Make a To-Do List

This may seem counterintuitive, because when you’re burnt out or on the verge of burning out, the last thing you may want is a list of things to do! I honestly find it therapeutic. I give my kids a break and then sit quietly and list out some things we can accomplish. The things I put on paper aren’t necessarily academic. They’re mostly exercises in stress-busting. For instance:

  • Morning walks with the kids and dog
  • Visiting friends for some down/playtime
  • Cooking a “gourmet” dinner
  • Reading out loud at the local park
  • Building model cars, practice pencil sketching (my daughter’s favorite)

The point here is that we’re still accomplishing things, but the daily pressure is off. Try making your own list sometime, it really does help. 

Join a Homeschool Group

Find a homeschool group that shares your goals and thoughts on education. You’ll receive comfort there as you speak to your peers and realize that they are struggling with the same challenges: burnout, scheduling issues, curriculum problems, etc. You can study with other homeschoolers, go on field trips, share advice and give and receive all-around support. Your children will also have a great time socializing with other homeschooled kids. It’s a win/win for everyone involved. 

Don’t Forget the Flexibility Factor

Think about it, we’re very lucky as homeschoolers and the number one reason is flexibility, (that’s my opinion). We can switch up our schedules, go on field trips, take a few days off, spend time with our children, and 100 other things! The thing is, we often forget (at least, I do), that we have flexibility. Maybe it’s because we feel guilty that we’re not doing enough for our kid’s education and, as a result, we take on more instead of less. In reality, though, we are doing everything possible for their education. So, do yourself a favor, (you’re allowed), and use the flexibility factor. It’s the winning ticket when you feel burnt out.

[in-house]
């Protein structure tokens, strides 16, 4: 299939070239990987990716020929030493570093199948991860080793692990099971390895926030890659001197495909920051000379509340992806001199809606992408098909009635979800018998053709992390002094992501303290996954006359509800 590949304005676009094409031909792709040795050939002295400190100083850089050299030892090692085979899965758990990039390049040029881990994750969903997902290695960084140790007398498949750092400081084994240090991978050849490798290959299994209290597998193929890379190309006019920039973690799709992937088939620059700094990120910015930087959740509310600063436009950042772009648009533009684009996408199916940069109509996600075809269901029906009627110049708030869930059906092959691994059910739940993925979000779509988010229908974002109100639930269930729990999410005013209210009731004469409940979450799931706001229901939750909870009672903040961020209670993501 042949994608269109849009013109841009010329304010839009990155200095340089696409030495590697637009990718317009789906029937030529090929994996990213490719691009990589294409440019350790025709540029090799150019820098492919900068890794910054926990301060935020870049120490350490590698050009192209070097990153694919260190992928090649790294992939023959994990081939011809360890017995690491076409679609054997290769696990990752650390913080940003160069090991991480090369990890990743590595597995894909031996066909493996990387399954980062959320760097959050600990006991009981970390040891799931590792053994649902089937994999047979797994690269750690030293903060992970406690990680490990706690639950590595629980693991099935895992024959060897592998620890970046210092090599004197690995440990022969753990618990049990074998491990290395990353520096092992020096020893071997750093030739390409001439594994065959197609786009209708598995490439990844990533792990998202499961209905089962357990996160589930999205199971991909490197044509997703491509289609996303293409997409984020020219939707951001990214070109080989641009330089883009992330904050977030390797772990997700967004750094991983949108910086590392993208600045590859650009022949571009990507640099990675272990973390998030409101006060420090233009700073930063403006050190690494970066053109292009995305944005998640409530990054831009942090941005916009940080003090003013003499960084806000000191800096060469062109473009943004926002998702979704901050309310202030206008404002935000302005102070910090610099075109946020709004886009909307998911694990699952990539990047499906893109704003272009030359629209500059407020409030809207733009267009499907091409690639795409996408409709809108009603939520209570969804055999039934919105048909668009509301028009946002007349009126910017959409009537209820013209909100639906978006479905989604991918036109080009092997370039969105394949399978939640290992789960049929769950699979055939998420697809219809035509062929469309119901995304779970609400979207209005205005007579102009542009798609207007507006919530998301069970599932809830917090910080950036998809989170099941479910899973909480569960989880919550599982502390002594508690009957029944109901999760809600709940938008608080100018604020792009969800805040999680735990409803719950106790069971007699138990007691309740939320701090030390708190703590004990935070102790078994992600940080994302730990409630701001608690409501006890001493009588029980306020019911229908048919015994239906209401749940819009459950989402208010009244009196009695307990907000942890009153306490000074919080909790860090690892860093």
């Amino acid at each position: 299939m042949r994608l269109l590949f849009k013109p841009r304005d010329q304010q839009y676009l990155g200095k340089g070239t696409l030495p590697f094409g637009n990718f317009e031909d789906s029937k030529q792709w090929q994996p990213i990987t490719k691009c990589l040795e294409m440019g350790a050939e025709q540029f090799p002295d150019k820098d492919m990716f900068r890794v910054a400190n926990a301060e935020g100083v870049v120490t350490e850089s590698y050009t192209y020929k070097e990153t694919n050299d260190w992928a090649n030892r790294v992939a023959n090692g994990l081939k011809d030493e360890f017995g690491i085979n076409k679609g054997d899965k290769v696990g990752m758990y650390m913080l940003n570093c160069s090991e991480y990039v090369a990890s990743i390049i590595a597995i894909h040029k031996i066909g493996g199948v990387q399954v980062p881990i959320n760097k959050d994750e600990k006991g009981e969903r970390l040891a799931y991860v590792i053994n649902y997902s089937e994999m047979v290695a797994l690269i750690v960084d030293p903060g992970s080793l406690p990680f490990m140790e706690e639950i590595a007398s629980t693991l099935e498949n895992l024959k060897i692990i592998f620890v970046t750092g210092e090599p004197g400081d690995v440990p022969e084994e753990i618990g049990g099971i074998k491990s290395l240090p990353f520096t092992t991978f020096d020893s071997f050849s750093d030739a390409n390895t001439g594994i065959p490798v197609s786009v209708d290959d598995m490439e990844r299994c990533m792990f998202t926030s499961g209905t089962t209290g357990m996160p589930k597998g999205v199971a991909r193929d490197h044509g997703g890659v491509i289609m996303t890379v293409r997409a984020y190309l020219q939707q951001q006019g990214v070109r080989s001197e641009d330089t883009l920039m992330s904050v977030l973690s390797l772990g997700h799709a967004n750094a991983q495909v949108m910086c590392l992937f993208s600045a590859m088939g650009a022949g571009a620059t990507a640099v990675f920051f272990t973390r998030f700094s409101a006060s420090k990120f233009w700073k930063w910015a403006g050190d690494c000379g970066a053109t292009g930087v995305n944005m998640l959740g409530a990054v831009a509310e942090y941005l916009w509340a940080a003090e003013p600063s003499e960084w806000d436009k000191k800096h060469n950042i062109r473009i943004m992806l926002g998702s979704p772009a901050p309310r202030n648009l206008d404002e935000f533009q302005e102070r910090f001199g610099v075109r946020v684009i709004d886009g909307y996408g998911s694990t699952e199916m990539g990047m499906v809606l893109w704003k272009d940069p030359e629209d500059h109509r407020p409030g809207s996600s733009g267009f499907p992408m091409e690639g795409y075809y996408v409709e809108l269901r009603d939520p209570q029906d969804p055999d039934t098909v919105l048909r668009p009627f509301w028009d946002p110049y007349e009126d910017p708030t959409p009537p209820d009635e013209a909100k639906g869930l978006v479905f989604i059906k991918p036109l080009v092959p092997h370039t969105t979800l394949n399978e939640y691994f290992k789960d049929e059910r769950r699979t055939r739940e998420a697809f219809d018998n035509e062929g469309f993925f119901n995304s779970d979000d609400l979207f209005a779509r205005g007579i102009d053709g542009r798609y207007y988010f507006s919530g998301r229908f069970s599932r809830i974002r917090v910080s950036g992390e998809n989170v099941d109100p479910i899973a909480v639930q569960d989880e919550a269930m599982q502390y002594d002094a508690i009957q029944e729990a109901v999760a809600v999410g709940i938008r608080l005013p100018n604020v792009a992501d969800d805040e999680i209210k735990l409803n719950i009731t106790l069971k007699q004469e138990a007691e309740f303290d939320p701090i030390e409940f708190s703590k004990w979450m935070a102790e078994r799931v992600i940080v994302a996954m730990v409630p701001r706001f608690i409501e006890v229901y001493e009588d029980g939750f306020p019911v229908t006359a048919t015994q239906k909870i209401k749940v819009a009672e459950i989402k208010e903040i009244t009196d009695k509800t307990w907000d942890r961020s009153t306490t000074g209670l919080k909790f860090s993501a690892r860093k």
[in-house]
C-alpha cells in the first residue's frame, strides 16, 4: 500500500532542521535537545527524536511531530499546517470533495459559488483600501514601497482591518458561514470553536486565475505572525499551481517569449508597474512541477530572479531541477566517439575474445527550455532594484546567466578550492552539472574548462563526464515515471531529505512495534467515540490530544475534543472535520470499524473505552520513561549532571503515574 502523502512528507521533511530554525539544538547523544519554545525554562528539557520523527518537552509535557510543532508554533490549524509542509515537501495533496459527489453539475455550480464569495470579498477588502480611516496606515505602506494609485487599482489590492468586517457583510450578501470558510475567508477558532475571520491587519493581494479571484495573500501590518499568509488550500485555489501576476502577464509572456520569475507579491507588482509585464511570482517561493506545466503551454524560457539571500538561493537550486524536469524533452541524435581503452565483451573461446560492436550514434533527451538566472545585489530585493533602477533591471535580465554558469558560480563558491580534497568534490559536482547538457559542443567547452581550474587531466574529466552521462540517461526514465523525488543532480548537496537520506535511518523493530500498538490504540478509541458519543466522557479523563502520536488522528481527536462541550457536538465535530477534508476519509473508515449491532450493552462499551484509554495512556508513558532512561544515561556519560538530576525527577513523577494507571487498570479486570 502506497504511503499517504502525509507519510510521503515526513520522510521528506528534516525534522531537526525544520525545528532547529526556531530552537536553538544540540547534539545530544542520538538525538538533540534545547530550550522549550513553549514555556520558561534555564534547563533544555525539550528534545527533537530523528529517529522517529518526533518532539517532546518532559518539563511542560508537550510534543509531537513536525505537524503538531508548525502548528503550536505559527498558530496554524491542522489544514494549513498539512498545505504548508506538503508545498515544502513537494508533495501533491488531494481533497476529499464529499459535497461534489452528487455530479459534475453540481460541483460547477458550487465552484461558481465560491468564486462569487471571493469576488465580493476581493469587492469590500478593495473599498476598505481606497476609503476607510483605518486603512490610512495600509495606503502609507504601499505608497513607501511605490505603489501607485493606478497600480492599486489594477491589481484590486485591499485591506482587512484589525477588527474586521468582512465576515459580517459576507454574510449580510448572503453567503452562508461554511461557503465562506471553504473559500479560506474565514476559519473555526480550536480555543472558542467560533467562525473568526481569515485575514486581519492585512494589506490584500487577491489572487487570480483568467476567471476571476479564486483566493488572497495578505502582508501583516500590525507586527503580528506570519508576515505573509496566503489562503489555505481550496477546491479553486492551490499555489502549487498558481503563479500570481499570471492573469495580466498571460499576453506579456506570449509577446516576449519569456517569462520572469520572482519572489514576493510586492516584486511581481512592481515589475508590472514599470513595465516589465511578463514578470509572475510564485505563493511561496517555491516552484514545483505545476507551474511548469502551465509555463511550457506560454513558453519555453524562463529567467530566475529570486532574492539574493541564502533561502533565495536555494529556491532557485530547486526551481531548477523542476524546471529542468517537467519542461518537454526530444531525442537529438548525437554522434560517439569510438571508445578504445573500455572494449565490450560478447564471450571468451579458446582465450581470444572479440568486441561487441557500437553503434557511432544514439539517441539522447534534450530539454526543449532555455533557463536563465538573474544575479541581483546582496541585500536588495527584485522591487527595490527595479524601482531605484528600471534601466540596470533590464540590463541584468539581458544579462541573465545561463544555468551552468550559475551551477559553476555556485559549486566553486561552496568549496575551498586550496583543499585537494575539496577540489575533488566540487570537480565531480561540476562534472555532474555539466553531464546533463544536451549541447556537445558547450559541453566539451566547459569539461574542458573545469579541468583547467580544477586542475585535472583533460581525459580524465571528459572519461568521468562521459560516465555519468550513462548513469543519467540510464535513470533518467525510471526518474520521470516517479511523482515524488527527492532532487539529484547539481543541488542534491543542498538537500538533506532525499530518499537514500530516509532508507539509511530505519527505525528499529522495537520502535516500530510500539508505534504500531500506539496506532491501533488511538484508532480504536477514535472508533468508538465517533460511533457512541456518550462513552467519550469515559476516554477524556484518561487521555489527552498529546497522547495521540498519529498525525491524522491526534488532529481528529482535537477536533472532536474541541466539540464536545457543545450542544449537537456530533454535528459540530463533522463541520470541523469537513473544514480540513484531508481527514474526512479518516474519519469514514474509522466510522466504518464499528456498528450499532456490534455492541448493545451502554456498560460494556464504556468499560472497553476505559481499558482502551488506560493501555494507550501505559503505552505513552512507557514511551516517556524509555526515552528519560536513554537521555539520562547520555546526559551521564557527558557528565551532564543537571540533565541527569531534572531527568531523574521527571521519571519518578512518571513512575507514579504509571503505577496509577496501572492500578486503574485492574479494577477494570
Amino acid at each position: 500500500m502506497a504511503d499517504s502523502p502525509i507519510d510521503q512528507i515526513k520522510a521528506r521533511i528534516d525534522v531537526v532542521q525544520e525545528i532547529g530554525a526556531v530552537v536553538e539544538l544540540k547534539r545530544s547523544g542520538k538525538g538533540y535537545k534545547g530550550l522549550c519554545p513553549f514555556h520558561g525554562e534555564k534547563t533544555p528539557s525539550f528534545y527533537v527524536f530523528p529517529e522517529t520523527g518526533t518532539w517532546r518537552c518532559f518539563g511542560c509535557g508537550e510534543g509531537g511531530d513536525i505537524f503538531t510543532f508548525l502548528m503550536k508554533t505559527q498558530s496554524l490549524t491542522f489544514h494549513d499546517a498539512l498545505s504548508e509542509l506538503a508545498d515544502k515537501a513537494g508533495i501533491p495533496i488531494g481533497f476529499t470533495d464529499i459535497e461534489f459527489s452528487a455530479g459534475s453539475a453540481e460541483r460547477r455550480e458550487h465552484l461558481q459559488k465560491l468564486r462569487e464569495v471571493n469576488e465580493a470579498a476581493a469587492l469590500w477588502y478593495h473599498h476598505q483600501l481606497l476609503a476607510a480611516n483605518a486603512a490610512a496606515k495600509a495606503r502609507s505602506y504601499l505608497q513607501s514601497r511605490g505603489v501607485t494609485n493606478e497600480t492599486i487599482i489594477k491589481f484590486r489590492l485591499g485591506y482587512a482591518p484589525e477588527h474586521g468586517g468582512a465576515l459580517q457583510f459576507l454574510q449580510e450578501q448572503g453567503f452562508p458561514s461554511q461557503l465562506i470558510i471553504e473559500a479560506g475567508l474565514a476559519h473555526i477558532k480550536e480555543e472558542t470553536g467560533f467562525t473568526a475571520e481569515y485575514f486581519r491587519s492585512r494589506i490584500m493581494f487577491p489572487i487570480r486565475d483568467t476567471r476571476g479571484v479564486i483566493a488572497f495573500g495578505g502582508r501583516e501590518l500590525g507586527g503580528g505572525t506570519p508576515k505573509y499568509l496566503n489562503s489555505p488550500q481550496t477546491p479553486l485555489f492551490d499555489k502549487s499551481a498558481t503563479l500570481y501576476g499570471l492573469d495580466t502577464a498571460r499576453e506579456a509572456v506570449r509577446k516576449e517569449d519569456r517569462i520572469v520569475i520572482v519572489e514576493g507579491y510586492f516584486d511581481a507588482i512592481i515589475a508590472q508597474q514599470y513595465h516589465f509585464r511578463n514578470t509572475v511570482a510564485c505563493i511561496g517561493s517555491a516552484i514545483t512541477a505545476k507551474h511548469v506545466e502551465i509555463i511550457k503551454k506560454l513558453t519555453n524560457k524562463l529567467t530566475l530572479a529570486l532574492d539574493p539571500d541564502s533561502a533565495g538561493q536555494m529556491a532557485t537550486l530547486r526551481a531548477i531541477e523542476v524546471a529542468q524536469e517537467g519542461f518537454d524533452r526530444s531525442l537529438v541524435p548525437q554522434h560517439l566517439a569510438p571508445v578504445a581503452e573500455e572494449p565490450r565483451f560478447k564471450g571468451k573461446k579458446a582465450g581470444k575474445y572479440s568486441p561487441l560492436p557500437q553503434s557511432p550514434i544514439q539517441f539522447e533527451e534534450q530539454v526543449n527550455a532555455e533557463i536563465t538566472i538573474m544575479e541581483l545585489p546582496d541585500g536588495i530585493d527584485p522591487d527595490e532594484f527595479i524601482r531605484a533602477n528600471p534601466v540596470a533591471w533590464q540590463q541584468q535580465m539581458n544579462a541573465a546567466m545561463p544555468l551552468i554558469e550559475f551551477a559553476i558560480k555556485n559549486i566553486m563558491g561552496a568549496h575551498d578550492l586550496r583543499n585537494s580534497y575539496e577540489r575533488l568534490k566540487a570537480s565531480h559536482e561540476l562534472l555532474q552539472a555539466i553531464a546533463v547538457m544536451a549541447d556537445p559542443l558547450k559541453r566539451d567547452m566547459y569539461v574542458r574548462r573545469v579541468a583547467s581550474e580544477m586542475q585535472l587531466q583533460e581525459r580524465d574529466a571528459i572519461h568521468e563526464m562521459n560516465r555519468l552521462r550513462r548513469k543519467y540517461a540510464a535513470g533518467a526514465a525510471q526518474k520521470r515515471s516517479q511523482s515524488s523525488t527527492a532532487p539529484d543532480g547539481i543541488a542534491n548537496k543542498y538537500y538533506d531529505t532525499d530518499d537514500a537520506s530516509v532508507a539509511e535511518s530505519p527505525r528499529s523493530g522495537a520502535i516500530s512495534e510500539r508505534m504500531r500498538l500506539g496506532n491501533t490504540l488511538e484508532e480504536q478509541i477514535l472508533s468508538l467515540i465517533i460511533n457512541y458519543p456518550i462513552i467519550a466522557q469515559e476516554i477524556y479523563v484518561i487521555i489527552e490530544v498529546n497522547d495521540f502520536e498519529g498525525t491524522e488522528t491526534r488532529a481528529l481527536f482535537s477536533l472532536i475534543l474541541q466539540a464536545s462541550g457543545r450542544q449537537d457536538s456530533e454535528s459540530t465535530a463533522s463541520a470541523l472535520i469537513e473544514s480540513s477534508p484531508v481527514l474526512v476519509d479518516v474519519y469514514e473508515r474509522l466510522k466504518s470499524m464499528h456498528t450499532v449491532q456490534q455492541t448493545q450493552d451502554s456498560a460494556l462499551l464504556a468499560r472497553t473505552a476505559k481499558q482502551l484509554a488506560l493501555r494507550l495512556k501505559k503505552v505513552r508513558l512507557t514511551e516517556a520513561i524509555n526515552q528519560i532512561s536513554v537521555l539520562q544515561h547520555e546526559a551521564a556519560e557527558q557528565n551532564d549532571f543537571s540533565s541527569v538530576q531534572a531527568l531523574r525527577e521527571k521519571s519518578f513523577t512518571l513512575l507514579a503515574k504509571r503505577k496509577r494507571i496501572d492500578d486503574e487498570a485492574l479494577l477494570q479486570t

Listen to Our Podcast on Burnout

Join Jamie and Melanie a psychologist turned homeschool mom, as they chat about How to Avoid Homeschool Burnout!

As I stated earlier, we homeschoolers are a tough bunch but we’re not without limits. Keep that in mind when you’re doing everything in your power for your kids’ education. While you’re at it, be kind to yourself — you’re doing a great job!

More to Think About

How to Be An Engaged Homeschooling Parent

Jamie Gaddy

Jamie Gaddy, B.S., M.Ed., Ed.D. has been a college education professor for over 17 years. Education has been a part of her life in both the classroom and as a principal. Six children later found her dissatisfied with traditional school and homeschool became the better fit. She is also a pastor’s wife, editor, and entrepreneur who now homeschools four of her six children in Georgia. Jamie loves to share about her homeschool experience to help other homeschoolers find success. Connect with her at [email protected].